in the old days the difference between women's racing bikes and men's was the
top tube position? Women's bikes were designed so you could ride them in a
dress and didn't have to "stoop" to throwing your leg over a top tube!
Well things have changed over the years, yet we still have a way to go.
Did you know that there's a good chance that you're riding a bike that doesn't fit you
properly? Perhaps you do and just put up with it because of your love for cycling or maybe
you don't even realize there's something you can do about it. Well, there are simple,
inexpensive adjustments that can be made to your bike to improve the fit.
Why is it so hard to find a bike that fits? If you haven't noticed yet, most
bikes are built to fit the average man. Women tend to have longer legs and
shorter arms and torso than a man of the same height. The average size of
a women is smaller and women usually have smaller hands and feet. Ever
found it frustrating that you can't squeeze the brakes easily because your hand
span in not large enough? Even when the seat tubes are
shortened, many bikes still have the same length top tube as the larger bikes, and
therefore even this "shorter" bike won't fit.
Shorter stems are the first option to try to give you a more comfortable
reach. Also smaller brake levers, narrower handlebars and
shorter cranks are also common on women's bikes. You can buy these smaller
components from any reputable bike store and adjust your current bike to suit.
For some these simple fixes will be all that needs to be done. For others
you might consider splurging on a new bike specifically designed with
women in mind. It is not just a matter of putting smaller components on a
regular framed bike, it is about redesigning the frame to suit a woman's (or
just plain smaller) body
geometry. Georgena Terry was the first to develop alternatives for women
and many bike companies have followed her lead by building bikes especially designed for
women. When I first wrote this article back in 1999, finding smaller
framed bikes for women was limited to only a handful of bike manufacturers.
Finding these bikes in the stores, even specialist ones, was near impossible.
The bike makers are still behind the times, offering only limited sizes for
women specific designs, but at least they are taking a step in the right
direction and you can see the bikes being stocked in stores!!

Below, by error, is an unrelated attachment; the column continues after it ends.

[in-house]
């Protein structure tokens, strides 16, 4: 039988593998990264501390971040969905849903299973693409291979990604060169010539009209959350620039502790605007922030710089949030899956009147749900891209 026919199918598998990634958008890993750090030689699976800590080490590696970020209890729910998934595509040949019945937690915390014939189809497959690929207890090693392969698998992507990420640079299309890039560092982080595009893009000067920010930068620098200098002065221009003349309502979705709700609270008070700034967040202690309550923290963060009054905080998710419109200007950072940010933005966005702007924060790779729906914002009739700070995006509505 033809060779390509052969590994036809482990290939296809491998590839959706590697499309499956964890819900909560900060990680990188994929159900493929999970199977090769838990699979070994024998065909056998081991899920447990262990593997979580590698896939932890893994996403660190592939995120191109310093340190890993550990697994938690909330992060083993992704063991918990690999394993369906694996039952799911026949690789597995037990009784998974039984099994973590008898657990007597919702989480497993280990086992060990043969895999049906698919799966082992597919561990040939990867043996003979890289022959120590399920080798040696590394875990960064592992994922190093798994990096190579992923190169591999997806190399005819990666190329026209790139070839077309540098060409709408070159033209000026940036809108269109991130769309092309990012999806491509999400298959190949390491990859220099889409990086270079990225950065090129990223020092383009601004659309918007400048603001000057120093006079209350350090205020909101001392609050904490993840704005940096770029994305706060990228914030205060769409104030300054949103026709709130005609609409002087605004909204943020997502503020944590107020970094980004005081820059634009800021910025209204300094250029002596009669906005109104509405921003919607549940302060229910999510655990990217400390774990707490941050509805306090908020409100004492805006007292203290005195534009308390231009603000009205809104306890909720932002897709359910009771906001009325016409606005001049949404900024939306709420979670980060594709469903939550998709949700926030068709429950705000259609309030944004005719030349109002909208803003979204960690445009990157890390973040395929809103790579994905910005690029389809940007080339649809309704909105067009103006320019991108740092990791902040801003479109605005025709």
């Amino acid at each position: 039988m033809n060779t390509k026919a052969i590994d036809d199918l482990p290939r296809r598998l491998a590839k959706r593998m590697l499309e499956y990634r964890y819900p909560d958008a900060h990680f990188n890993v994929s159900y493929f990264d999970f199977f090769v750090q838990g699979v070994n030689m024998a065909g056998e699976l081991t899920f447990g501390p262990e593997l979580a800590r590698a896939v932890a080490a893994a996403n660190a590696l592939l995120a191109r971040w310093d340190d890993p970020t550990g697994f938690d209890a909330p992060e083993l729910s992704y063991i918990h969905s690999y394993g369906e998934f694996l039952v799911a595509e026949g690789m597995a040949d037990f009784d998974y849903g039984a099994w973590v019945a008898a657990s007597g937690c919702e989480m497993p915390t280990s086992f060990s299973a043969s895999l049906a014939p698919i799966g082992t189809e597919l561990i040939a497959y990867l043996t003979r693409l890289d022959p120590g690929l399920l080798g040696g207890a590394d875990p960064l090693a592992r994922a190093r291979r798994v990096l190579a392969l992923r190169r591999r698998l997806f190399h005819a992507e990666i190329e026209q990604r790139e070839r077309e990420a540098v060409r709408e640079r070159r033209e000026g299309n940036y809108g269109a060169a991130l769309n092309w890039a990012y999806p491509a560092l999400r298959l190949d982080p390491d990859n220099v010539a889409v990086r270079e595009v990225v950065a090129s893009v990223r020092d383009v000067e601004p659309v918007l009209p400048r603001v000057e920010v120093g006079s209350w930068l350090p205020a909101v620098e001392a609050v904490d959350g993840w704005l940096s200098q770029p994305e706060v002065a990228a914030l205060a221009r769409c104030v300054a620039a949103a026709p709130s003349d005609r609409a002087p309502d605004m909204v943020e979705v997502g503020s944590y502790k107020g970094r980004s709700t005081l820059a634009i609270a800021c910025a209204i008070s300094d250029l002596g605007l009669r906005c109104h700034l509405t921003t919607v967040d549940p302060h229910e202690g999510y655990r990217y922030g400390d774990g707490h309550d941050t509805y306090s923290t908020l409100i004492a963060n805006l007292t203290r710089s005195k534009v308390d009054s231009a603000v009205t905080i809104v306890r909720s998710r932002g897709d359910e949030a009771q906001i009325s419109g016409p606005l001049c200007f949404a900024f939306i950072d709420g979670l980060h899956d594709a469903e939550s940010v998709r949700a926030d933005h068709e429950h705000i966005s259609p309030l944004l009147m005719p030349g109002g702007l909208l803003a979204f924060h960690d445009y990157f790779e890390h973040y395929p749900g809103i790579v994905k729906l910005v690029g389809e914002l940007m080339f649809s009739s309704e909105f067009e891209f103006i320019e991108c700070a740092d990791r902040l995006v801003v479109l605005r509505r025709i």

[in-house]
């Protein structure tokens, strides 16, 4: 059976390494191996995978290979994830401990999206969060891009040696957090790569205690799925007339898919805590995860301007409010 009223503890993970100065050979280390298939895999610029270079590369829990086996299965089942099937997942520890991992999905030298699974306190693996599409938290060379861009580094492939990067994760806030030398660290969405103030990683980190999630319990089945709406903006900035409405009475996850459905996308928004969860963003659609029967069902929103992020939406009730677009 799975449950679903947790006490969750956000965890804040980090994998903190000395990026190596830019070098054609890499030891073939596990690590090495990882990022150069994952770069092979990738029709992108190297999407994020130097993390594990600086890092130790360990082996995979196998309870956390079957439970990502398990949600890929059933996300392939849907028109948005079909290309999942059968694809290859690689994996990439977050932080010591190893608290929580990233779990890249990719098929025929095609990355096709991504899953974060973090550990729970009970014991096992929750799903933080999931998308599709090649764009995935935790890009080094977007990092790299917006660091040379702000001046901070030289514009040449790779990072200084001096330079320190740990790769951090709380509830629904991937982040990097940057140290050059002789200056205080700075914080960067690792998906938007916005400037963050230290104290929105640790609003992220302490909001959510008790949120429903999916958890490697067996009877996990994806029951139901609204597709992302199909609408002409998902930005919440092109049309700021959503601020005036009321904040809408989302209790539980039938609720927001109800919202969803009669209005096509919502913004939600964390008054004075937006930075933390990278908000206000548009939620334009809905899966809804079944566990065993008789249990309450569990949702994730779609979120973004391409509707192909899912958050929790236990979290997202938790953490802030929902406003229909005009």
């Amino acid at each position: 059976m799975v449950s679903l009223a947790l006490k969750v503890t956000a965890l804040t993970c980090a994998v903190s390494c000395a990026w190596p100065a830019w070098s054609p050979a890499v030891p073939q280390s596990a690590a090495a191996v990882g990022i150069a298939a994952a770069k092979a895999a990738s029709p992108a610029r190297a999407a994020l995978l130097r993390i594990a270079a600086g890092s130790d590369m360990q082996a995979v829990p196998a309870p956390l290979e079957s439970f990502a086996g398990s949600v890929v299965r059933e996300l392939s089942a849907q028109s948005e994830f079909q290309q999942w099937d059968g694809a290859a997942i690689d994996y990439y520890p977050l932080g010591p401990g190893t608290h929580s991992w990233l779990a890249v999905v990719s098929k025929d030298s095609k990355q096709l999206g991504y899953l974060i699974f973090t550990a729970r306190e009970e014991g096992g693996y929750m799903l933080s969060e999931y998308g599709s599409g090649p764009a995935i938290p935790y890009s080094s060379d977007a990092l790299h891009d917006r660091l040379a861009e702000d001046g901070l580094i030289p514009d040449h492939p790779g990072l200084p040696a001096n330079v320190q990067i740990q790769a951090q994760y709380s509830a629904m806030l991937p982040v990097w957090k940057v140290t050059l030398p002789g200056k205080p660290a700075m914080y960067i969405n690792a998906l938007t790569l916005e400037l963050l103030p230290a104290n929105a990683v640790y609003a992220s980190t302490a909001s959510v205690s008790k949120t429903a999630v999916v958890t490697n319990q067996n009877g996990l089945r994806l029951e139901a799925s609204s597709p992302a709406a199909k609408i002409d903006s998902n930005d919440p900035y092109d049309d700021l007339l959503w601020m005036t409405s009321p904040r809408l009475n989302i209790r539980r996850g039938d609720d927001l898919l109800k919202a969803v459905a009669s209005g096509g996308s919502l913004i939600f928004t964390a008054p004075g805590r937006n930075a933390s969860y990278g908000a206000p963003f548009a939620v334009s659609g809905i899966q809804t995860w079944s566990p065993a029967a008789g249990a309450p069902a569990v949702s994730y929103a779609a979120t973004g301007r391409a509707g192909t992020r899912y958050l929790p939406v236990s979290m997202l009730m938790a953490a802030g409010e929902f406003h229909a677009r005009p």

Note: Not all women need to buy a
“women’s geometry” as they are primarily
designed for a shorter riders (men & women) with relatively long legs compared
to their arms and torso. The key factor is whether a bike fits you. This
isn’t a gender issue, it’s a fit issue. Buy the bike that gives you a
comfortable, efficient riding position regardless of who it’s being marketed to.
Here are some options
if you are looking for a new bike. Visit the Compare
Bikes page for more info.
LeMond bike geometry is such that people with shorter legs and a long
torso find these bikes very comfortable. LeMond also makes
women-specific bikes with narrower handlebars, shorter crank arms, shorter
stems and a "woman-specific geometry". In 2002 they have released 2
models in sizes: 45, 49, and 53cm.
LeMond Tourmalet - approx $1,200
LeMond Zurich (pictured right) - approx $1,800
LeMond website for more information.
2002 Bianchi Eros Donna
Size: 46cm only
Double-butted Bianchi Reparto Corse SL Chromo
Lite MegaPro. Bianchi unicrown double-butted CrMo fork.
Components: Campagnolo Mirage /
Veloce mix. 27 speeds. Deda Elementi 4Girls anatomic women’s handlebars. Selle
Italia Lady Genuine Gel leather saddle.
Bianchi website for more information.
Trek has come out
with 3 Women Specific Designs - "WSD" for 2002
Sizes: 43, 47, 51 & 54 cm - one more size than in 2000!!
Alpha™ SL Aluminum
OCLV Carbon Classic.
Shimano 105 crank and Tiagra/105 9-speed shifting. Triple chainring.
Alpha™ SL Aluminum
OCLV Carbon Classic.
Shimano Ultegra crank and 105/Ultegra 9-speed shifting. Triple chainring.
ZR 9000 Alloy. A new frame material is
lighter than titanium & stronger than steel.
OCLV Air Rail.
Bontrager Race Lite
Trek website for more
It took Cannondale a couple more years than most manufacturers to figure out
that more women's geometry bikes were needed in their product line. In 2002
they are offering three bikes in 5 sizes - 40, 44, 47, 50, 53 cm. Sizes
40, 44 & 47 come with the smaller 650c wheels while the 50 and 53cm frames come
with "standard" 700c wheels
R800 Si Féminine
R2000 Si Féminine (pictured)
Cannondale website for more info.
While Giant does not carry a women-specific range of bikes I have included it
here as traditionally women and smaller sized men have found their frame
geometry comfortable. Giant only produces 3 frame sizes - small,
medium and large and have an complicated way of determining the correct frame
size for you. To tell truth, as a layman, I personally can't work it out
at all but it does suggest the ability to custom the bike for you.
Giant OCR 2 (pictured)
Sizes: Small, Medium & Large
Giant website for more information.
Georgena Terry was the original women specific bike manufacturer. Her
bikes are a little harder to find but check out her
Bicycle website for information.
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